Professor, Department of Biological Sciences
Hunter College, City University of New York
New York, New York
Studies are focused on identifying new therapeutic approaches in advanced breast cancer.
A new combination approach is being tested in triple negative breast cancer, while new targets are explored in estrogen receptor-positive breast cancers.
This work can have significant impact in expanding the use of PARP inhibitors to more TNBC patients.
Dr. Bargonetti's team focuses on two of the most critical proteins that promote breast cancer, namely mutant p53, a driver of triple negative breast cancers (TNBC), and MDM2, a driver of estrogen receptor (ER)-positive breast cancers. Under normal conditions, these proteins work together to prevent damaged cells from dividing. However, they often become dysregulated in cancer and promote tumor growth.
Dr. Bargonetti and colleagues recently discovered that metastatic TNBC that harbor a mutation in p53 are sensitive to PARP inhibitors, a class of drugs being tested in clinical trials for TNBC and BRCA-related breast cancers. Her team is testing a novel approach that couples the mutant p53 biomkarker to PARP inhibitors in a combined platform for diagnostics and therapeutics for TNBC. This “theranostic” approach, a new type of personalized medicine, may advance the use of PARP inhibitors in TNBC.
They will validate the basic biology of this approach in TNBC and explore MDM2-based theranostic targets for ER-positive breast. They continue to study whether MDM2 expression promotes the survival of circulating tumor cells and will explore other p53-independent MDM2 targets and mutant p53 proteins as potential therapeutic strategies in triple negative and ER-positive breast cancers.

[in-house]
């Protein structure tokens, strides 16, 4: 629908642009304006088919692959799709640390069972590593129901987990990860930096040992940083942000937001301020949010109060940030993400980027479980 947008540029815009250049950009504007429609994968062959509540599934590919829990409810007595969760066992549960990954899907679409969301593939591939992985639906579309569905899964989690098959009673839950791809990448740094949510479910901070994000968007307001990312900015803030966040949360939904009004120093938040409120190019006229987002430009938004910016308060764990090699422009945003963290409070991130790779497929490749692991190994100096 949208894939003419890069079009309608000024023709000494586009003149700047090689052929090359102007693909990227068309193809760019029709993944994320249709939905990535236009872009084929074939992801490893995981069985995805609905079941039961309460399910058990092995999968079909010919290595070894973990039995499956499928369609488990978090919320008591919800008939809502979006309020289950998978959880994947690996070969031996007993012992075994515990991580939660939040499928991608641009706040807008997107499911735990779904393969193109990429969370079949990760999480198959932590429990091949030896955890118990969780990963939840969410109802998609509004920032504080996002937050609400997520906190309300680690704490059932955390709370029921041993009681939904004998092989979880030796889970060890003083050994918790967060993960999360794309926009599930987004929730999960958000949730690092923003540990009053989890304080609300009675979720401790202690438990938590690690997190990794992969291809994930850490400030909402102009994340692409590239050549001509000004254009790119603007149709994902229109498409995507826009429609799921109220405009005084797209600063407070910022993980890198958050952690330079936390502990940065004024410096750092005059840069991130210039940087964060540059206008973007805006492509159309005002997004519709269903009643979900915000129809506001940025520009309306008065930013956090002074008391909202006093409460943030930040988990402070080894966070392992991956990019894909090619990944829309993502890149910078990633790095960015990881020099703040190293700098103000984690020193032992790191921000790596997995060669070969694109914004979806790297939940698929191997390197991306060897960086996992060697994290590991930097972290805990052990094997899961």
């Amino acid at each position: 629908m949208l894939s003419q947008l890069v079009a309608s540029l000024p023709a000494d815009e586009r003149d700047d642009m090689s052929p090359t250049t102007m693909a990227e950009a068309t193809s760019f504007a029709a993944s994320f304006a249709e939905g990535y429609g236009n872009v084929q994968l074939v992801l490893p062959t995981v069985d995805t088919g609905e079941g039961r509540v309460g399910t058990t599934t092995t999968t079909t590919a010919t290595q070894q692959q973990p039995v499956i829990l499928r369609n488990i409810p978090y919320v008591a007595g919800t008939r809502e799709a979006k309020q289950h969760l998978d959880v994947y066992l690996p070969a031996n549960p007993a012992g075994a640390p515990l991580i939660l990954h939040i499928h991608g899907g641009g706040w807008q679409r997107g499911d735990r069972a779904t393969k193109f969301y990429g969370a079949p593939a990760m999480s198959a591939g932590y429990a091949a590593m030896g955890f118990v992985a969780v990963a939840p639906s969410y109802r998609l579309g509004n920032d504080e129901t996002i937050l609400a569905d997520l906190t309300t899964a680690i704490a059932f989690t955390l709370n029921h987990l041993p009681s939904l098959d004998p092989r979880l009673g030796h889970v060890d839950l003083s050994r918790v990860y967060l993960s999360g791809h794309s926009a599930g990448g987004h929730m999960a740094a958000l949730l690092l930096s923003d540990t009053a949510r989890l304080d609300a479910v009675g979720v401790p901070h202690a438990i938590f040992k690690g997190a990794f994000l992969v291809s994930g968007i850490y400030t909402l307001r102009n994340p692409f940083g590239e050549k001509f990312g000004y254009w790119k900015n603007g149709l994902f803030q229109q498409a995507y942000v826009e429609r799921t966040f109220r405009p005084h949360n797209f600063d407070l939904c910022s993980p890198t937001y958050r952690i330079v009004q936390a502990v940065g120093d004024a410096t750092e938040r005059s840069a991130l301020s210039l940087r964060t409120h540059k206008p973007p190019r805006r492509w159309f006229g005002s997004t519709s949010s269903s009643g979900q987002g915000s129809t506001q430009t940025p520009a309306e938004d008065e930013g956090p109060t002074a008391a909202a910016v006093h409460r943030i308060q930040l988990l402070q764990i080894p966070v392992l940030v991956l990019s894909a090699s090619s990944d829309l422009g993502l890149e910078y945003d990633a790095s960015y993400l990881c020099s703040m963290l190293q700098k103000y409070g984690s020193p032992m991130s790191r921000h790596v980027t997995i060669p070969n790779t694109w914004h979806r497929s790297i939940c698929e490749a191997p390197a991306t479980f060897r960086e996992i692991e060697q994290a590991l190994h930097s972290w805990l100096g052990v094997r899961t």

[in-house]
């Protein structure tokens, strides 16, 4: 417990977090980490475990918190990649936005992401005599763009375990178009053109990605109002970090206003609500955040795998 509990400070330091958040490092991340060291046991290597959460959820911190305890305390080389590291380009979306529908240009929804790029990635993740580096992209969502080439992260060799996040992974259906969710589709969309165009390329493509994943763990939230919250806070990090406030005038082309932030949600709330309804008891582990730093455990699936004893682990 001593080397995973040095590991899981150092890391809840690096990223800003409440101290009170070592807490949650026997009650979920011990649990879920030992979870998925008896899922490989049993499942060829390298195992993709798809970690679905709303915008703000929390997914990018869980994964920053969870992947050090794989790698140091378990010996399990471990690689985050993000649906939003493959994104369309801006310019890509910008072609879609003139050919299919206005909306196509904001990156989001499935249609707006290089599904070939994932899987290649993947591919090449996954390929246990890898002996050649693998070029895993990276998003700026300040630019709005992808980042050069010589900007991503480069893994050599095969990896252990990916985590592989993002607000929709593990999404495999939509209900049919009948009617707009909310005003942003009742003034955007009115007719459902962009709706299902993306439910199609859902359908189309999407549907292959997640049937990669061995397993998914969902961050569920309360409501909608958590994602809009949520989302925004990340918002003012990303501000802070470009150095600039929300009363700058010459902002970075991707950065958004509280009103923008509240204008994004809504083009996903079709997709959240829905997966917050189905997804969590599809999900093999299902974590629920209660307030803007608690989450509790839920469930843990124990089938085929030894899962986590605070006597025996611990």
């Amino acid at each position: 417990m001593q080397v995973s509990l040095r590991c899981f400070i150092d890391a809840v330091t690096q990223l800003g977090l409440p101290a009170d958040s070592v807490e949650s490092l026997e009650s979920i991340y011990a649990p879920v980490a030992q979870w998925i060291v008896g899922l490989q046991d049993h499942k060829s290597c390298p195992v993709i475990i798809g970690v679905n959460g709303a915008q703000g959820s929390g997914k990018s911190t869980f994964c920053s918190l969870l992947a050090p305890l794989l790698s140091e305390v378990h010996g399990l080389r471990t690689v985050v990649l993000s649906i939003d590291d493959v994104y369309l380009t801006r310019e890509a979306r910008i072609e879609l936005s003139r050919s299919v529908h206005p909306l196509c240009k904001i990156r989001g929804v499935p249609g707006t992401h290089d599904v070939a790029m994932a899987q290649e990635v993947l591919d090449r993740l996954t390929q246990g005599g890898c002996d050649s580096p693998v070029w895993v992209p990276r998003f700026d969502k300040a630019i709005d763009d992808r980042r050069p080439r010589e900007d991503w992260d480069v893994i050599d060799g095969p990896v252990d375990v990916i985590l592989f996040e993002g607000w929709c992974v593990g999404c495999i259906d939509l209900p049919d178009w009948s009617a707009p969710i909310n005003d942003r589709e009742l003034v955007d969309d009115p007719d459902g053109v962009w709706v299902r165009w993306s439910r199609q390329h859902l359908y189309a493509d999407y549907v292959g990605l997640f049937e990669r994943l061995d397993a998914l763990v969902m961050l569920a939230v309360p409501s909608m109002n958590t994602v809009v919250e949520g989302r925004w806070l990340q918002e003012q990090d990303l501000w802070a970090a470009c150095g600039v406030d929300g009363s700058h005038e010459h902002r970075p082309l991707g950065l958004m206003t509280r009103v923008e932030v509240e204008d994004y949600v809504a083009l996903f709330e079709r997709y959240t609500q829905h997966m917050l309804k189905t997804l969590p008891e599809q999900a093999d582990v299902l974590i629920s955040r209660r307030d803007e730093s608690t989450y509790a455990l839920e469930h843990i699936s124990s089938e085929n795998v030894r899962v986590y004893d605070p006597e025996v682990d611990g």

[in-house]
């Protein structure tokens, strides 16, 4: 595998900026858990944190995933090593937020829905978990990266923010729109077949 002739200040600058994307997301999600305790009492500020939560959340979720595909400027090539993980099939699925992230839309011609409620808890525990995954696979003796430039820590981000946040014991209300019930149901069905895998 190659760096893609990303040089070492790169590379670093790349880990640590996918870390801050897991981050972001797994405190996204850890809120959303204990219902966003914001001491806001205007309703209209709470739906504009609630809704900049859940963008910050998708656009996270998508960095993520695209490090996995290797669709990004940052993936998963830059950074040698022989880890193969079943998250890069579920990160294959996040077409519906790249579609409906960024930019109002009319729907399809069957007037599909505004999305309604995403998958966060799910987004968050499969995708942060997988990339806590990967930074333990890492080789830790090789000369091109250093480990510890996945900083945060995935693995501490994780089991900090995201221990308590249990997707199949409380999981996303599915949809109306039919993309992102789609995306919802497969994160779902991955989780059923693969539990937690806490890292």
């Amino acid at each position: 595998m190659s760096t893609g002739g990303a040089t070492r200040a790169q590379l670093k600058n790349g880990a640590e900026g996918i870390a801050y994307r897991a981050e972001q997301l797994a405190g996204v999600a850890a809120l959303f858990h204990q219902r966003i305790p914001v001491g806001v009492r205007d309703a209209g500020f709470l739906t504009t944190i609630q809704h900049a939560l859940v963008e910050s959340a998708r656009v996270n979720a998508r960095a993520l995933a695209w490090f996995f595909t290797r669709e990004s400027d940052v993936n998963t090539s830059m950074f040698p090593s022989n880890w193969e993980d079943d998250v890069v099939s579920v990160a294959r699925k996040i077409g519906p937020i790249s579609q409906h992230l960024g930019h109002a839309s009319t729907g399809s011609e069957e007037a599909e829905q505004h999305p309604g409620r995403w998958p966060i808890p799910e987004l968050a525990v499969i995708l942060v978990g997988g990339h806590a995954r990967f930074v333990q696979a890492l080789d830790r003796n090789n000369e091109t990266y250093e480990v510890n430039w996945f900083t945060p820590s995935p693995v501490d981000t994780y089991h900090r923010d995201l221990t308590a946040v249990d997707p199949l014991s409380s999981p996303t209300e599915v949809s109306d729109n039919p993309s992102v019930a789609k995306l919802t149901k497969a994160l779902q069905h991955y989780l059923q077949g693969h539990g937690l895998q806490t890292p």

This ongoing research is focused on developing more personalized therapies for ER-positive breast cancer and TNBC.
Dr. Bargonetti began at Hunter College as an Assistant Professor in 1994 and is currently a Full Professor and the Chair of the Molecular, Cellular and Developmental PhD Subprogram in Biology at the CUNY Graduate Center. Professor Bargonetti has carried out extensive research on the wild-type p53 protein (which assists in the suppression of tumor cells) and oncogenic mutant p53 (which is a tumor promoter). She is also a leader in the field of MDM2 research concerning its involvement in the promotion of breast cancer through both chromatin-based inhibition of the p53 pathway and cell growth promotion through p53-independent mechanisms. She was a member of the National Cancer Policy Board from 2002 until 2005 (a board of the Institution of Medicine and National Research Council of the National Academies) and currently serves on the NIH Tumor Cell Biology study section.